Obviously, navigating these confusing and potentially dangerous waters requires a great deal of expertise, making SEO specialists who can successfully complete these tasks all that more valuable and in great demand.

Reporting & Analytics

No SEO work is complete without a detailed, comprehensive approach to reporting and analytics, and while Google Analytics remains the gold standard, the modern SEO should also be familiar with Omniture’s Web Analytics, as well as a variety of third party tracking and planning tools like SpyFu, WordStream, SEMrush, Moz Pro, AHREFS, Majestic, Bright Edge, SEO Clarity, and more.

Unlike other Digital Marketing strategies where a single platform is usually capable of handling all reporting and monitoring needs, SEO typically needs a variety of tools to put together a complete picture of site and campaign performance, once again proving that the successful SEO expert will need to go to the extra mile in order to do their job effectively.

SEOs must fully understand the importance and value in measuring Key Performance Indicators like Keyword Rankings, Organic Traffic and Engagement as well as Conversions and even Ecommerce data, or their efforts are likely to sputter.

This is no easy space to report and measure, so if you’re interested in breaking into the field, you’ll definitely need to allocate some significant research and training time to this part of the SEO process.

SEO Specialist Primary Roles & Responsibilities

  • Perform comprehensive SEO Audits, evaluating current site construction and identifying issues, concerns and areas of opportunity for the eventual SEO campaign
  • Build detailed keyword research documents, uncovering search volume and competitiveness data for all relevant phrases to create a priority plan for targeting individual keyword phrases
  • Conduct thorough competitive analysis to help refine determination of keyword targets by understanding which terms are already dominated by SERPs competitors, and which are potential candidates for future optimization efforts
  • Make SEO recommendations for updating site code, content and tagging elements based on research data and qualified by key performance indicators (KPIs) collected from Google Analytics, Google Search Console, and a variety of proprietary and 3rd party tools
  • Handle Off-Page SEO, generating high-quality links, creating great, viral content for Content Marketing purposes, and advising Social Media marketing and traditional PR teams to approach their tasks in a way that supports SEO efforts
  • Evaluate results with monthly SEO Performance Reports analyzing important KPIs and comparing Year Over Year performance trends

SEO Specialist Qualifications

Typical Education Requirements:

  • A./B.S. in Marketing, Business, Communications, Web Design, Computer Science, Information Technology, or any technology related field

Since Search Engine Optimization is not directly taught at a 4 year University, any of the following Bachelor Degrees listed above are acceptable to get your foot in the door, however, realize that this is really only a stepping stone into a specialized industry that will more than likely require self-teaching or a great deal of on-the-job training.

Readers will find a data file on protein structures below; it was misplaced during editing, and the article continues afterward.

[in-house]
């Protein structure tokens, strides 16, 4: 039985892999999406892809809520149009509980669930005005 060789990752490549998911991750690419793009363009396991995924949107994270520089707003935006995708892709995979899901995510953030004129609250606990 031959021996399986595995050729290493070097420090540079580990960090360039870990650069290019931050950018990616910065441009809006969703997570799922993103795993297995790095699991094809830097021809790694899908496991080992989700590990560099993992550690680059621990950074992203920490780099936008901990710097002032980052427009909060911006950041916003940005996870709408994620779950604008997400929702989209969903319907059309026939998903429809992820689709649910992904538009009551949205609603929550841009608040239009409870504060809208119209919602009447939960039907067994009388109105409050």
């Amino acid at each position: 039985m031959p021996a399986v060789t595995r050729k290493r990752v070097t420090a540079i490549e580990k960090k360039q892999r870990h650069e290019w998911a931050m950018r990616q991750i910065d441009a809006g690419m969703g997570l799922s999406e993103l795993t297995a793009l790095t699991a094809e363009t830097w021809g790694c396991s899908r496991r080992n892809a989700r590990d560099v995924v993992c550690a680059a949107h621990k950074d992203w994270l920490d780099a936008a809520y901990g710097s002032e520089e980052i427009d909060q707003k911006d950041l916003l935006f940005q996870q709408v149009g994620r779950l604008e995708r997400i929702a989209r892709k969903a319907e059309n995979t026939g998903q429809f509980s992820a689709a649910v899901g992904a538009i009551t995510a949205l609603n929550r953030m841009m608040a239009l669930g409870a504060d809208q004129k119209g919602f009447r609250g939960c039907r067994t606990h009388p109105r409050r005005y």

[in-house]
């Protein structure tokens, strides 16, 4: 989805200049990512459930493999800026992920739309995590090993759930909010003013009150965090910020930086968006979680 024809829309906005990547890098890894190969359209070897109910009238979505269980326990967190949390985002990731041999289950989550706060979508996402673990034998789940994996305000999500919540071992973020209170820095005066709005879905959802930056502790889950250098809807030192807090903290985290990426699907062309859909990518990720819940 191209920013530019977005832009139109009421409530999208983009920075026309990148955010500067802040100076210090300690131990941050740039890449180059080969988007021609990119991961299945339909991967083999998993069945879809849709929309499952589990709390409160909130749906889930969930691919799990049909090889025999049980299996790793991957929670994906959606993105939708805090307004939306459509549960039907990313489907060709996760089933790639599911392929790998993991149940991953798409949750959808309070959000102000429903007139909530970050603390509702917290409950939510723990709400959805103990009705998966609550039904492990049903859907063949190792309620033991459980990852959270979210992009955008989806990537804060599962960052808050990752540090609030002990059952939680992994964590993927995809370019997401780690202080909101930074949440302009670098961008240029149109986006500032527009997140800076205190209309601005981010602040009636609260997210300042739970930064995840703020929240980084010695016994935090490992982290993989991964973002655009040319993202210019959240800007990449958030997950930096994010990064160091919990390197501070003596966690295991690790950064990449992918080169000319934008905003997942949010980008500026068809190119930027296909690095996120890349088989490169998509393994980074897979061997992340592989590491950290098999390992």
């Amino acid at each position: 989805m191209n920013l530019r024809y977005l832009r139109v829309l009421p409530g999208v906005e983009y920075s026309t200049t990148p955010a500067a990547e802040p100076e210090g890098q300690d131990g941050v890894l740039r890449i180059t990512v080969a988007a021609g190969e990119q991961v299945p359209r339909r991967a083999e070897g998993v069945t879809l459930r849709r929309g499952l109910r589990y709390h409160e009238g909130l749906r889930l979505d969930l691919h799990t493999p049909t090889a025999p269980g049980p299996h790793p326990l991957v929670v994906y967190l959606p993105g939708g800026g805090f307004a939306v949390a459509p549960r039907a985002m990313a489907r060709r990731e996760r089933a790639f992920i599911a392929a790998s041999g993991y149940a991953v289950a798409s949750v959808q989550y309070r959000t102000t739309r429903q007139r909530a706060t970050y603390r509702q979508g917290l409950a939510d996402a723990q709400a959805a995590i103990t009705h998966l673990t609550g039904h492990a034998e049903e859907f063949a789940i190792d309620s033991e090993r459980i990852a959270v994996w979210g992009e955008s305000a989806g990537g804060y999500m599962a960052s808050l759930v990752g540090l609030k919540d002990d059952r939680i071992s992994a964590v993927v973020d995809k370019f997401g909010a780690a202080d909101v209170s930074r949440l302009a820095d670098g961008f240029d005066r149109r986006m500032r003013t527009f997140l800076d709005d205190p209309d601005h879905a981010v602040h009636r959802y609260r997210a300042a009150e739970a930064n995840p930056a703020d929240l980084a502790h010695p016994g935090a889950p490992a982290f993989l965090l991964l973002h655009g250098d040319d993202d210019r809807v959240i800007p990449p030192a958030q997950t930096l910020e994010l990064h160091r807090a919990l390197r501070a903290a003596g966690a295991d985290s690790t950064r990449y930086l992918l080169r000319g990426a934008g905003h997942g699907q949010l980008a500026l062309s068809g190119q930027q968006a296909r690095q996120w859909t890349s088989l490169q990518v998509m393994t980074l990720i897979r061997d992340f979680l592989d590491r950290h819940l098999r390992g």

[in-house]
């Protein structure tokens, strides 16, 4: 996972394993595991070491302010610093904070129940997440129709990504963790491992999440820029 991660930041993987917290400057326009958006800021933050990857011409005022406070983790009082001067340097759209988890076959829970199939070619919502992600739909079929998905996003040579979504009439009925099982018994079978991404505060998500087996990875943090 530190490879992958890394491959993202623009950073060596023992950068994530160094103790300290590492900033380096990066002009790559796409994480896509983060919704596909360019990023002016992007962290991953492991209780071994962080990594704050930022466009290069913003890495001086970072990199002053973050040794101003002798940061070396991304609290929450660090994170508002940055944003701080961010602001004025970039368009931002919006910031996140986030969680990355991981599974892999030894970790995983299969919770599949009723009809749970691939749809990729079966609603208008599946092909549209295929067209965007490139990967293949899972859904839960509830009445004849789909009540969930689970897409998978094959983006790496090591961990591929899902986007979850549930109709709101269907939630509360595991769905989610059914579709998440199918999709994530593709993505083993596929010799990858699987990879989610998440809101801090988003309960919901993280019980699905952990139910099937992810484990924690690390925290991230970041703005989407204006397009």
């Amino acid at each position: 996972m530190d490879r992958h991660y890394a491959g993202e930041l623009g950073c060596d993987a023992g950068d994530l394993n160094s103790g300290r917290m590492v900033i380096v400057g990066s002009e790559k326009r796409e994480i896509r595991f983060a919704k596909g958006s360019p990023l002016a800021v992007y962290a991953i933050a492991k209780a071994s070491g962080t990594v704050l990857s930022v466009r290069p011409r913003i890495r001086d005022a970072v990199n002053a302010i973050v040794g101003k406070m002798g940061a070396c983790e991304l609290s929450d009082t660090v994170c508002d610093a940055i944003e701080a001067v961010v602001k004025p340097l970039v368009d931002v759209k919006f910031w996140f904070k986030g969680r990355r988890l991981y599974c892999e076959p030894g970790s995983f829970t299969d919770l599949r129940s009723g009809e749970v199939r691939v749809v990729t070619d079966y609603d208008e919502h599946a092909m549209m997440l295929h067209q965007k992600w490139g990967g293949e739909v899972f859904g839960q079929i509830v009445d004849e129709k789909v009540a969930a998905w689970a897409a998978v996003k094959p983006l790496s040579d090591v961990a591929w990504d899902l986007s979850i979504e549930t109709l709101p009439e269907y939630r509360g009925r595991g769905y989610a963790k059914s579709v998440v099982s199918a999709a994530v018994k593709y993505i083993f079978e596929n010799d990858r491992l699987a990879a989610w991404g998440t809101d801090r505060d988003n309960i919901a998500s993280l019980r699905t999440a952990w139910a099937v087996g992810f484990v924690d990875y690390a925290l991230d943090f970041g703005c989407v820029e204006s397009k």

Employers want to know that you are either familiar with marketing concepts, proficient in writing, and computer savvy, but that’s just the barrier for entry for modern SEOs.

Even if you haven’t leveraged SEO in a professional environment yet, you should definitely plan on being able to showcase examples of professional writing, blogs, or any websites that you have worked on in the past, as this activity will be invaluable to proving that you can help run a modern SEO campaign.

If you do not have much work to show from an online publication standpoint, it is a good idea to become certified by the Google Analytics Academy as this will at least show competencies in analyzing data and proving that you’re serious about getting into the field.

Preferred Skills

  • Experience with Google Analytics, Google AdWords Keyword Planner, Good Search Console, etc.
  • Functional experience with WordPress, Joomla, or another CMS web publishing software
  • Detailed understanding of HTML, CSS, and JavaScript
  • Awareness and understanding of important SEO elements like robots.txt, metadata, site speed optimization, etc.
  • Listening skills
  • Interpersonal Communication Skills
  • Content Writing
  • Creative Thinking
  • Attention to detail
  • Computer skills
  • Analytical skills

These skills are crucial for a career in Search Engine Optimization because almost all of them will be required on a regular basis.

Though on the job training is often provided, being able to show diversification and the ability to learn quickly or actual results from previous SEO efforts are vital to scoring a great role in the industry.

As for interpersonal skills, listening and communication are mandatory since the SEO space is incredibly service-oriented, perhaps even more so than results-driven similar channels like PPC, Email, and Display.

Most SEOs are likely to be responsible for managing relationships with clients and effectively communicating positive and negative performance results.

SEO Specialist Career Outlook

Though the Bureau of Labor Statistics does not provide data directly under the title “SEO Specialist”, they reported a 2% - 4% growth for the category of Search Marketing Strategist during 2014-2024.